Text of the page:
An Extraordinary Recovery - Marshall in the Community

An Extraordinary Recovery - Marshall in the Community

Richard Fryer (Principal Engineer - Flight & Applied Sciences at Marshall) was in a coma at Addenbrookes Hospital this time 10 years ago, with doctors and nurses operating on him to save his life. A decade on, he’s on a mission to swim the equivalent distance of 250km (155 miles) over the course of the year using only his arms, in order to raise money for the East Anglian Air Ambulance (EAAA) who helped to save his life.

This is Richard’s story.

“On 23rd January in 2012 my son and I were commuting to work from our home in Cambridge. Unfortunately neither of us made it to our destination that day.

At approximately 08.30am we were involved in a collision with a speeding lorry, whilst we turned out of a junction onto the A1303.

We were both injured. My son, Freddy suffered a nasty broken leg, but many of my injuries were life threatening. I had a fractured skull, bleeding on the brain, a fractured neck in two places, almost all of my ribs were broken including my sternum. Both of my lungs were punctured, the lining of my aorta was torn, my spleen had ruptured and I had a few other injuries and breaks.

Fortunately the EAAA reacted quickly, flying from their base at Cambridge City Airport to the crash scene. With their expertise and superior equipment to a standard ambulance, they were able to put me in an induced coma and started operating on me at the side of the road. I finally woke from the coma five and a half weeks later, exactly 10 years to this day, and somehow, although I was told I'd have to stay in hospital for a long time, I made amazing progress and was discharged just three weeks later.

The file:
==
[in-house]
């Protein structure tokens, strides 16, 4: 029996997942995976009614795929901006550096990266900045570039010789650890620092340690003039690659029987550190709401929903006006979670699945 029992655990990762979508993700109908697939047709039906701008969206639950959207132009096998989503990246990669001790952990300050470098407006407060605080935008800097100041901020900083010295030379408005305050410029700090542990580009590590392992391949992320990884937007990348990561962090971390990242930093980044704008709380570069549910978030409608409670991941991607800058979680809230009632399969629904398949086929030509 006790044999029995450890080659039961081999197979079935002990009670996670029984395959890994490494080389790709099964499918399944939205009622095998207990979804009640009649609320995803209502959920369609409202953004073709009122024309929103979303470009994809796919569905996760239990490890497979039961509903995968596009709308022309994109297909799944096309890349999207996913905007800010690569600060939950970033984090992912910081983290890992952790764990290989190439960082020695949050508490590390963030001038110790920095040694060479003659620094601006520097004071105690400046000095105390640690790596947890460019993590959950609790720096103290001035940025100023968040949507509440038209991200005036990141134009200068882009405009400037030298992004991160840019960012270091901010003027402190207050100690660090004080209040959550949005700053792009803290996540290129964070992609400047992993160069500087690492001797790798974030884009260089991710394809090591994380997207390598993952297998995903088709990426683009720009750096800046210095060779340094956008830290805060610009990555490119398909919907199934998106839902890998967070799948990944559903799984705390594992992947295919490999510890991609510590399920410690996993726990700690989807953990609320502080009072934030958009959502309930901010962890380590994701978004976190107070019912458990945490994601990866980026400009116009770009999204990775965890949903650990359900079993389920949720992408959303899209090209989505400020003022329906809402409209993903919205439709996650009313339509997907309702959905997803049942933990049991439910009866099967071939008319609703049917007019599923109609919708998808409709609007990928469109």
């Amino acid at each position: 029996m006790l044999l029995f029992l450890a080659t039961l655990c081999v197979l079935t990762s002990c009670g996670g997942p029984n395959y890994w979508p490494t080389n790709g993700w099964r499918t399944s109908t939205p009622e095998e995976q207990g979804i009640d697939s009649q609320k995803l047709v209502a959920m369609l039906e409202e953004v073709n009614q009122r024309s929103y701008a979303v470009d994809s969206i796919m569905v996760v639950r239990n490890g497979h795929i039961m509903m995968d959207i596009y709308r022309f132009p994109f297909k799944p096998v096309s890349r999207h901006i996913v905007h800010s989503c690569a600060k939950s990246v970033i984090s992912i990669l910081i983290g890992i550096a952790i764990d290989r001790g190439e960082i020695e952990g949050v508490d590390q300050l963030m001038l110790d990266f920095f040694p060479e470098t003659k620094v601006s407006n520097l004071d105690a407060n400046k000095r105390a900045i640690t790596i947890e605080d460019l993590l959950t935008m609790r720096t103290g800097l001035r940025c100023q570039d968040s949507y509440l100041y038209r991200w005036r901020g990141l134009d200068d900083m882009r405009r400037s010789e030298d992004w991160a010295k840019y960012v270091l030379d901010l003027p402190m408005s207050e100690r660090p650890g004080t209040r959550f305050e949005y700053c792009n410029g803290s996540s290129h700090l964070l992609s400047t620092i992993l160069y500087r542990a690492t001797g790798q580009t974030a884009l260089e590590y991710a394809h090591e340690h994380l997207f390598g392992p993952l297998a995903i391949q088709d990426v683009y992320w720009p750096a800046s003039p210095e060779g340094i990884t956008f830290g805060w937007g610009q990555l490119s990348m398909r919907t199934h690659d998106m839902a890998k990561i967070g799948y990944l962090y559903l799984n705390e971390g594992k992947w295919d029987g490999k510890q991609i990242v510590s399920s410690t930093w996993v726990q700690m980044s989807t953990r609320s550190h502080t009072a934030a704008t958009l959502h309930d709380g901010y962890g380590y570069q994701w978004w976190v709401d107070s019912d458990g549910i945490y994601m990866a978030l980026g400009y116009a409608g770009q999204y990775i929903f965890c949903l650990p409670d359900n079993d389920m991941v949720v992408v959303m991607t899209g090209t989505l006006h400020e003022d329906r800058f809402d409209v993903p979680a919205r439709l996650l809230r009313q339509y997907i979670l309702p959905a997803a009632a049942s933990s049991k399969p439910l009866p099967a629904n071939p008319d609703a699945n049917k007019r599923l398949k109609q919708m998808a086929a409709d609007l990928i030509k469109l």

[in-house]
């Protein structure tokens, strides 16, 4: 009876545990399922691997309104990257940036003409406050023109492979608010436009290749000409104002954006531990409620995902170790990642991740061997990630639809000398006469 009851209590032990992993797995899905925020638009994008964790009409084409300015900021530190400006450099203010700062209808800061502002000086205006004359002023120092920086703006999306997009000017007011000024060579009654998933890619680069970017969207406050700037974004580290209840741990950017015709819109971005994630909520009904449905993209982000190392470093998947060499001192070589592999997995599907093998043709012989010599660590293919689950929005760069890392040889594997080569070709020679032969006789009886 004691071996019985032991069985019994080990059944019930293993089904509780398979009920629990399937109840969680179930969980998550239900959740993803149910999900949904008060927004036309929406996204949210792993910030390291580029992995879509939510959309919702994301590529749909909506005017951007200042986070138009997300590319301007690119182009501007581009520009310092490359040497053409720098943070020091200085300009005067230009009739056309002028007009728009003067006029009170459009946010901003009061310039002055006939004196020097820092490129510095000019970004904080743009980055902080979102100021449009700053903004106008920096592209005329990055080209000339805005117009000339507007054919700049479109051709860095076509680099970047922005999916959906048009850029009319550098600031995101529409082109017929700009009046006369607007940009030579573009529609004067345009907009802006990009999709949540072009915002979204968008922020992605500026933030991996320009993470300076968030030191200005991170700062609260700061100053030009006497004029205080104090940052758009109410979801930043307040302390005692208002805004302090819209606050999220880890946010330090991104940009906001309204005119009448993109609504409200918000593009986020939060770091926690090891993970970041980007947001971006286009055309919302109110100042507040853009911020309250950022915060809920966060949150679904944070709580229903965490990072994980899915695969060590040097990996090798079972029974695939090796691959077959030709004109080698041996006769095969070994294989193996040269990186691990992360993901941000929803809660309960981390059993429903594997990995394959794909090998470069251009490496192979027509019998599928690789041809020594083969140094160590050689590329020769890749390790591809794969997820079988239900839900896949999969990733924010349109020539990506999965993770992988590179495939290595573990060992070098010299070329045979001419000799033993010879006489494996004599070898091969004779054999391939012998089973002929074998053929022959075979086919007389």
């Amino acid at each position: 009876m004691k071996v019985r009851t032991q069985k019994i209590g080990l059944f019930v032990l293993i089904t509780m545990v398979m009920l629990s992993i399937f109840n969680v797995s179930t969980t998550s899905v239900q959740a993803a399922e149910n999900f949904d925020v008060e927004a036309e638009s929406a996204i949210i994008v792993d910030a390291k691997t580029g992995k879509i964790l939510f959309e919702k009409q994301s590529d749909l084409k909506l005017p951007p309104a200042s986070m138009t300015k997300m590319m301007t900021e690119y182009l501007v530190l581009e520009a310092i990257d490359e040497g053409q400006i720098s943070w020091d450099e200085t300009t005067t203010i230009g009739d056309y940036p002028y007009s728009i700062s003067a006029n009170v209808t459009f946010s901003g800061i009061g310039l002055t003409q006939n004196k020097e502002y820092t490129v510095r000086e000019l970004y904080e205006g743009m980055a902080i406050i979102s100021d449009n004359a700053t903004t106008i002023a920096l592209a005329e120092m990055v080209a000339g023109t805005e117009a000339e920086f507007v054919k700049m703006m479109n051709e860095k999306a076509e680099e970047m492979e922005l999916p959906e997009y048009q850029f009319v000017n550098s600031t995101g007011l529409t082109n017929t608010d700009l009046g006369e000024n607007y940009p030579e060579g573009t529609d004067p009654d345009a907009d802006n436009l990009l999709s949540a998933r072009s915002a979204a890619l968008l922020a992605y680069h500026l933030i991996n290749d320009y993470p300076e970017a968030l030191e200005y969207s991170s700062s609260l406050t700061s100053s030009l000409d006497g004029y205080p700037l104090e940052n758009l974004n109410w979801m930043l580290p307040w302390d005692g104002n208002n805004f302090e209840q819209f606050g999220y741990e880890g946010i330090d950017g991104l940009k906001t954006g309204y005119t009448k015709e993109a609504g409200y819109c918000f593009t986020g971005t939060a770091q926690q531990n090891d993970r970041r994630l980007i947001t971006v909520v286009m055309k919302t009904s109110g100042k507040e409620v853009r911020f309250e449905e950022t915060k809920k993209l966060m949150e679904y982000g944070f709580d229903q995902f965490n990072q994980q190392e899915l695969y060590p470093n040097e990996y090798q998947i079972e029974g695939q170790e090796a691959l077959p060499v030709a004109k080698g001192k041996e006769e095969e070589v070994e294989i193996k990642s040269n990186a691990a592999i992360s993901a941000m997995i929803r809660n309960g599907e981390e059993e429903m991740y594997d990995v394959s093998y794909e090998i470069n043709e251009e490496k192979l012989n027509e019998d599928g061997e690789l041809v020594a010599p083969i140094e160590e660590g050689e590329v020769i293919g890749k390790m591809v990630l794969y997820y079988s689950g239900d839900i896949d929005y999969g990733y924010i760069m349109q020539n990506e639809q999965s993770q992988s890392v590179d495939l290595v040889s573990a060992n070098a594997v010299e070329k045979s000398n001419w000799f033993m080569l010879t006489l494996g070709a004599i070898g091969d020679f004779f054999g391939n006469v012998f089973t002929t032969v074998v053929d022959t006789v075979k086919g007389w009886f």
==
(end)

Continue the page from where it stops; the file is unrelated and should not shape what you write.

After approximately 4 months sick leave I finally started back at work with Marshall on a phased return which lasted 6 months”, he explains.

Whilst Richard is still in pain from his injuries, he has challenged himself to swim the equivalent distance of 250km (155 miles) during 2022, using only his arms. This is approximately the same as swimming from the EAAA headquarters, across the North Sea to Amsterdam.

Richard continued, “I am doing this to raise money for the air ambulance because I can honestly say that they saved my life. If ten years ago, they hadn't come to my rescue I wouldn't be here! I have met the team of paramedics, doctors and pilots who's combined efforts saved me that day. It is a humbling experience and thank you will never be enough.”

Since 2012 Freddy, Richard’s son, has won the JustGiving Young fundraiser of the year and his family and friends have all helped to raise vital funds for the EAAA doing activities such as marathon running, hosting fun days and tandem sky diving. It has been a while since their last efforts, so what better time than the ten year anniversary since the accident.

To sponsor Richard on his incredible mission, please use his JustGiving link below so that the EAAA can save even more crucial lives like Richard and Freddy.